7. Positive drug tests and/or admissions to drug and/or alcohol use should result in an immediate, on-the-spot arrest. Non-appearance for a drug test or a probation appointment should result in the immediate issuance of a bench warrant.
  8. Violation/noncompliance hearings should be held swiftly (within two business days of the arrest date is ideal; it should be possible to hold three-quarters of the hearings within three days). High bail is set, and offenders are usually held in custody pending the hearing.
  9. A brief—but virtually certain—jail sentence as a consequence for probation violation/noncompliance is a central tenet of HOPE. In most cases, the initial sanction should be for a few days to one week, with subsequent violations resulting in similar or longer sentences. Exceptions should only be made for rare and compelling reasons (e.g., documented hospitalization excusing a missed probation appointment).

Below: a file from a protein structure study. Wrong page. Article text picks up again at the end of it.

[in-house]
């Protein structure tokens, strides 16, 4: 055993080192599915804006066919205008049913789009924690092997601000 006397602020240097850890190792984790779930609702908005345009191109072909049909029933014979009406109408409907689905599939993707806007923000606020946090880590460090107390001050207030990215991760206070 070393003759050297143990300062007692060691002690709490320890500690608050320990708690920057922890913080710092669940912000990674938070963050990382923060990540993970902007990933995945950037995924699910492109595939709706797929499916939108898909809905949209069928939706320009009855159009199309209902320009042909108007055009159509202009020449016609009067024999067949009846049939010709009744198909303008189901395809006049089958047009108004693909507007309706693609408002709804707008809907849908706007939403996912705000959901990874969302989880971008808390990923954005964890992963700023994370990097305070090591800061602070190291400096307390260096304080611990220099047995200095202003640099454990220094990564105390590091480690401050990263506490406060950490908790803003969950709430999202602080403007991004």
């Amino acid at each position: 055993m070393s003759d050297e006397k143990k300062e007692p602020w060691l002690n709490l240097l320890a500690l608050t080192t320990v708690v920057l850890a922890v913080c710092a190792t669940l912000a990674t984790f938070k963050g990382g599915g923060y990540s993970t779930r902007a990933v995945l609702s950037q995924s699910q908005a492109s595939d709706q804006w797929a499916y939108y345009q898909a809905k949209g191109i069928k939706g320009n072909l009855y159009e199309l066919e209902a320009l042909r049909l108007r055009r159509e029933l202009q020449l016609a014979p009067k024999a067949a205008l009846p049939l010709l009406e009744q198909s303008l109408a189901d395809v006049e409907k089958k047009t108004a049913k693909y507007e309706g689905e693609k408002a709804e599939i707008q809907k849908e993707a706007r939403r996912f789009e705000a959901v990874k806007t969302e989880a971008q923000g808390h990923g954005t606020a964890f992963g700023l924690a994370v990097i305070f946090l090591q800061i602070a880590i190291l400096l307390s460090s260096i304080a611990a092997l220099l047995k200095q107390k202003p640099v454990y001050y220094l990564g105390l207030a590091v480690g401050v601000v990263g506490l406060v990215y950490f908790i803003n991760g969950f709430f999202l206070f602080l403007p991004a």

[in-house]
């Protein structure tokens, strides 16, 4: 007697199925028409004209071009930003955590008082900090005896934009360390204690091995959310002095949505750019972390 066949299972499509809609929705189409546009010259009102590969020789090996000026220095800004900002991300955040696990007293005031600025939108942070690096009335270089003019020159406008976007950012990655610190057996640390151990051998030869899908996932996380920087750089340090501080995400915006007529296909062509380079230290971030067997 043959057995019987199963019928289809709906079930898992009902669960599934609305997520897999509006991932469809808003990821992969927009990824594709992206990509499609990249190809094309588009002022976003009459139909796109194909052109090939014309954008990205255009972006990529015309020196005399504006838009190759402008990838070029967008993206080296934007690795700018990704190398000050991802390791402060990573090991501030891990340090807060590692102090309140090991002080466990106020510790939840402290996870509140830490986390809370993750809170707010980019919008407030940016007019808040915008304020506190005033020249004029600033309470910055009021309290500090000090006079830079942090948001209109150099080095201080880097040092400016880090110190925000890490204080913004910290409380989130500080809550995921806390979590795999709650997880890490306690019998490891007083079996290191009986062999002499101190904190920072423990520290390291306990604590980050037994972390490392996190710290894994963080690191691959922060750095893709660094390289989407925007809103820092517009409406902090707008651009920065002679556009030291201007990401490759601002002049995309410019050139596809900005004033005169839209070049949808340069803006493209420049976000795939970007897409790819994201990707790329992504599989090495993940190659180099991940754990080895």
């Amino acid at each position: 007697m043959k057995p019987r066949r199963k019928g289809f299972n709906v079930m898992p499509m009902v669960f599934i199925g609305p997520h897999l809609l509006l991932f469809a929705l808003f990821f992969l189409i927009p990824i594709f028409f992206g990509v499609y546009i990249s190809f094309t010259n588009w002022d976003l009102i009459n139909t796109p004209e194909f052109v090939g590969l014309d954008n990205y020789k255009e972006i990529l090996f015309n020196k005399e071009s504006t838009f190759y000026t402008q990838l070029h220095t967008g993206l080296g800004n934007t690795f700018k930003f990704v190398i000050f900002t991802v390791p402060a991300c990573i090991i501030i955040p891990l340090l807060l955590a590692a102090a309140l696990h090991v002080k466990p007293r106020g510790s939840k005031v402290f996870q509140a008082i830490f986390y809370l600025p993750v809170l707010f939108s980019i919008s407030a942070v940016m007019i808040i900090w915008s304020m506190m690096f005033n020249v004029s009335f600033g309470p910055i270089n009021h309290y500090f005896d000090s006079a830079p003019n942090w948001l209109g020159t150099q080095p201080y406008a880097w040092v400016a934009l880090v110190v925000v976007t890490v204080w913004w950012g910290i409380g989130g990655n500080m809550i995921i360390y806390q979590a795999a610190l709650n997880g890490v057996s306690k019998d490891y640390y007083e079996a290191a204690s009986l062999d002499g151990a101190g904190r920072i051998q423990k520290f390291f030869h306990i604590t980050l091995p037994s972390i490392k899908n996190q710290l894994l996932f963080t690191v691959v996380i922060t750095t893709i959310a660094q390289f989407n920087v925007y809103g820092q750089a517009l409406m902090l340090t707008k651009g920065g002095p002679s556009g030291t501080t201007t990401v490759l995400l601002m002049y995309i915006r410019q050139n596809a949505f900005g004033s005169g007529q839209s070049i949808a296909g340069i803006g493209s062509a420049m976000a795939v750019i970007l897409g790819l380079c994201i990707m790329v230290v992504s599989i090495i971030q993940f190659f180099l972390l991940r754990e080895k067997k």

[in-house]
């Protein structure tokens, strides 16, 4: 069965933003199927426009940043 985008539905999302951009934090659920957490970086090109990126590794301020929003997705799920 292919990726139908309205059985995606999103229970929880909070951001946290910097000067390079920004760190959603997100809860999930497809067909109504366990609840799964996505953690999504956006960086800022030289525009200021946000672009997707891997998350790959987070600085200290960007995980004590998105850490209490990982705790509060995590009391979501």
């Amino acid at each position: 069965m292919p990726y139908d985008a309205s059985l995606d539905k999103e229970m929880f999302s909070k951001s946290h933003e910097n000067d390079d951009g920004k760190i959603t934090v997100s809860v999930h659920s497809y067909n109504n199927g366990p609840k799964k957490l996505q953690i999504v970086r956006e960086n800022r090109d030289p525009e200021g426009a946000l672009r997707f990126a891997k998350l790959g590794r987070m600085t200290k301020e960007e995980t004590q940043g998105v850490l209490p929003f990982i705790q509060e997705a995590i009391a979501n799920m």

10. Expedited warrant service is needed to ensure absconders are apprehended as quickly as possible.
  11. Resources and funding for a continuum of care (e.g., outpatient and residential substance abuse treatment) should be available for offenders who request treatment and/or fail to achieve and sustain abstinence with monitoring and consequences alone.
  12. An independent research component is needed to compile, evaluate, and publicly report program results. Statistical updates should be provided to key stakeholders on a monthly or quarterly basis, at least during the first 24 to 36 months of program implementation.

Key Stakeholder Metrics

As noted in Judge Alm’s 12th Benchmark, rigorous monitoring of key metrics at each step of the SCF process maximize the fidelity and success of the program. Therefore it is important to monitor the following key metrics for each team member.


  • Time to hearing from detected violation.
  • Time to hearing from an arrest.
  • Does the warning hearing clearly elaborate all the agreed upon rules of the SCF program?